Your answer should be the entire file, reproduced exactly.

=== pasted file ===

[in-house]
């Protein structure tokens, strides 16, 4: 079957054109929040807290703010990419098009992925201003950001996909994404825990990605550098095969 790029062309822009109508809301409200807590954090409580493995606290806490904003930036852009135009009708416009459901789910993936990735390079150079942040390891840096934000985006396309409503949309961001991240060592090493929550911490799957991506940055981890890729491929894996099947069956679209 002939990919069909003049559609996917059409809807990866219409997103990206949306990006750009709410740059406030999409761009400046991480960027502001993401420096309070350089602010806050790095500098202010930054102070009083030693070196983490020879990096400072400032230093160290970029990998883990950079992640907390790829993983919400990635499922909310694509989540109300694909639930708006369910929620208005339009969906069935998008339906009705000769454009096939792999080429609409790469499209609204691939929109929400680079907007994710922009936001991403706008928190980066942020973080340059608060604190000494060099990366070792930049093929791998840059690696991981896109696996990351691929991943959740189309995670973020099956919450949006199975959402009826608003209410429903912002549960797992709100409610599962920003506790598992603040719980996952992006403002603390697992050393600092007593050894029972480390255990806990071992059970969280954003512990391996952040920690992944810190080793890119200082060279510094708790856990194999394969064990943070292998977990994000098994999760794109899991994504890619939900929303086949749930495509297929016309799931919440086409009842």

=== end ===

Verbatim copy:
[in-house]
């Protein structure tokens, strides 16, 4: 079957054109929040807290703010990419098009992925201003950001996909994404825990990605550098095969 790029062309822009109508809301409200807590954090409580493995606290806490904003930036852009135009009708416009459901789910993936990735390079150079942040390891840096934000985006396309409503949309961001991240060592090493929550911490799957991506940055981890890729491929894996099947069956679209 002939990919069909003049559609996917059409809807990866219409997103990206949306990006750009709410740059406030999409761009400046991480960027502001993401420096309070350089602010806050790095500098202010930054102070009083030693070196983490020879990096400072400032230093160290970029990998883990950079992640907390790829993983919400990635499922909310694509989540109300694909639930708006369910929620208005339009969906069935998008339906009705000769454009096939792999080429609409790469499209609204691939929109929400680079907007994710922009936001991403706008928190980066942020973080340059608060604190000494060099990366070792930049093929791998840059690696991981896109696996990351691929991943959740189309995670973020099956919450949006199975959402009826608003209410429903912002549960797992709100409610599962920003506790598992603040719980996952992006403002603390697992050393600092007593050894029972480390255990806990071992059970969280954003512990391996952040920690992944810190080793890119200082060279510094708790856990194999394969064990943070292998977990994000098994999760794109899991994504890619939900929303086949749930495509297929016309799931919440086409009842």